From the coast road, springily square,
car-crammed, the family, bull-bumptious,
descends to the shore.
Aunt Maud mumbles a knuckle-Kyrie Eleison
of never-ending keeper-key prayers against rain.
Uncle Owen, bottle-party-bovate,
sets out drinks four-square
while Baby Ann, duck dummy
spinach-spitting, sobs on the sand.
Cousin Willy two-times-tables the sandwiches
next to Father’s drum-duchy with his
spouse-special tobacco treasury
and orange-peel organisation.
Wearing her haberdashery-handy straw hat,
Mother, nightdress-nifty, certificate chatty,
sits Empress enigma on her silver strand,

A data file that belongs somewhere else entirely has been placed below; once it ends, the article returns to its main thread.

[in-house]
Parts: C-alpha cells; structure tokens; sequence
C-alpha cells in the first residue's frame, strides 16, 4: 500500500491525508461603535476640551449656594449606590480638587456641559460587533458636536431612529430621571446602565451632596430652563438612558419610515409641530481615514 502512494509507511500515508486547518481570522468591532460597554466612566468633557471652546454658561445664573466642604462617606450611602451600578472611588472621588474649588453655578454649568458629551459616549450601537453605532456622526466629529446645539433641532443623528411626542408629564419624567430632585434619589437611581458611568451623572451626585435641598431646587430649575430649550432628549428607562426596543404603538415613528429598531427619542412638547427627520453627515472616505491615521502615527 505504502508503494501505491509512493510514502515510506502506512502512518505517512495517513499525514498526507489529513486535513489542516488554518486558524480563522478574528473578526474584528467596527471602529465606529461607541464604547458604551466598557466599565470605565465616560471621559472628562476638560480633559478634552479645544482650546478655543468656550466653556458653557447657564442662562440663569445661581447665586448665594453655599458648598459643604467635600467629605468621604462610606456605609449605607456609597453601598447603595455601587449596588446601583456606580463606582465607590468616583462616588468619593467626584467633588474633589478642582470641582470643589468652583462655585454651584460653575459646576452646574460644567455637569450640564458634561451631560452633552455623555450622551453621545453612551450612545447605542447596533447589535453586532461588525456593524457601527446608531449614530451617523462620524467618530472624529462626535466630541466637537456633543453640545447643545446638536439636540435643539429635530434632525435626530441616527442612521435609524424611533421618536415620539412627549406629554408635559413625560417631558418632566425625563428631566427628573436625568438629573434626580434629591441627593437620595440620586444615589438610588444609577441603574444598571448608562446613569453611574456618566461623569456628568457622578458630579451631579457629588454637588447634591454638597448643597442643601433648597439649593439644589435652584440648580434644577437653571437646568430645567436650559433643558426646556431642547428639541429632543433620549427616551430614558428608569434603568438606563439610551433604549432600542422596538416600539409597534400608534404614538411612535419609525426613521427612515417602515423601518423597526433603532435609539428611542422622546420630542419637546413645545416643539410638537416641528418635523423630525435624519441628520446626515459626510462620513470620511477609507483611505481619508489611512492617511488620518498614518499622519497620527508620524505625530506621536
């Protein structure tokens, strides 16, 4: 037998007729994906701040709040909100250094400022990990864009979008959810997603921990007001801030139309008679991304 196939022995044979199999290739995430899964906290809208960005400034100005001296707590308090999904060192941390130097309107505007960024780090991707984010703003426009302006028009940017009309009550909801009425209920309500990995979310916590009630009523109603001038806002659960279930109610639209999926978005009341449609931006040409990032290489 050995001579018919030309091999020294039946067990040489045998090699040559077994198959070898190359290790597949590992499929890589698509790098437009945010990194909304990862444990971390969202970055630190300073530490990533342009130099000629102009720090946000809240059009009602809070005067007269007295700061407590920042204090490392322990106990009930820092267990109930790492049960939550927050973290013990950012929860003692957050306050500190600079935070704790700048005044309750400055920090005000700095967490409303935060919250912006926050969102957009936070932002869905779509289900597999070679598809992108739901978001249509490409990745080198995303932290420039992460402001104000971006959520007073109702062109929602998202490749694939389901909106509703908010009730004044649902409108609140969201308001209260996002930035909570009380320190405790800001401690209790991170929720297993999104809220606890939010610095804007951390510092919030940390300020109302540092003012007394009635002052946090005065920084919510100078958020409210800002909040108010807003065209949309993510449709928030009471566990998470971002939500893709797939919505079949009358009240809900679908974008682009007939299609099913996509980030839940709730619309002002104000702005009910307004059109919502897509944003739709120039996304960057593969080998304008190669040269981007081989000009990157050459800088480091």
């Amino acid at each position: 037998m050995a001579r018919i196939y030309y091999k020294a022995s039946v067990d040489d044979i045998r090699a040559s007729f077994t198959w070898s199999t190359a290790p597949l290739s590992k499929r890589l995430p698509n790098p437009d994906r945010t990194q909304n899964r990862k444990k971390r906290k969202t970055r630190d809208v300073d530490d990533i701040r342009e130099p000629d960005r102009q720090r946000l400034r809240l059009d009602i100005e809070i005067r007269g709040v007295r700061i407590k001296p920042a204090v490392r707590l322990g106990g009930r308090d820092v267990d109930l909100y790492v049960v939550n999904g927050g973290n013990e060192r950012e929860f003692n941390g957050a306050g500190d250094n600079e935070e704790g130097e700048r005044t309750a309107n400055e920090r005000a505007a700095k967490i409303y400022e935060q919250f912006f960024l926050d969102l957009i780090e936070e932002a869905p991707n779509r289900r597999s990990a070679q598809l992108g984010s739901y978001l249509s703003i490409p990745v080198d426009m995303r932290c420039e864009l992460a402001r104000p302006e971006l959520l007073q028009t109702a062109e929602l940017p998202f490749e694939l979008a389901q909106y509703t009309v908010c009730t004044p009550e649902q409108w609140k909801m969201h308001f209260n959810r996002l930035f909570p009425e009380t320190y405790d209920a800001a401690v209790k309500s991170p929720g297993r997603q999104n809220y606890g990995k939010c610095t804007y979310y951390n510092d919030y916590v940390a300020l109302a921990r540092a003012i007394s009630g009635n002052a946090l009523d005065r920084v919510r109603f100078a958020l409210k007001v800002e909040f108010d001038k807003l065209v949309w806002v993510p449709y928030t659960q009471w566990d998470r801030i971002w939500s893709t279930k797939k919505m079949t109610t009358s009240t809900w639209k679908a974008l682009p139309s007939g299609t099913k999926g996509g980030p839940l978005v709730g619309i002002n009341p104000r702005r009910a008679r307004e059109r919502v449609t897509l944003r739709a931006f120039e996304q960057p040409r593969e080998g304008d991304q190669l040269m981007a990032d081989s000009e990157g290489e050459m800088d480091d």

the fidgety pastry-peckish children
as they bucket-bustle, sandcastle-building.
At Bank Holiday’s end
traipsing back to trunk-road Tuesdays,
the car’s hostage-houseful returns
to minute-book miseries and ashpan aspidistras
to wait, promising-proper, for the next
Jam-Jehovah all-allowed holiday
with a sand-scattered holdall-homecoming,
leaving the darkening beach
nightwatch-noble to the bow-legged breeze.
Pat Jourdan was writing poems even while at Liverpool College of Art. She has published five collections of poetry, the latest : Citizeness. Broadcast on BBC poetry Please, Radio Eireann, Radio Norfolk, Radio Suffolk. Latest poems in Orbis, Tears in the Fence and poetrycooperative.org.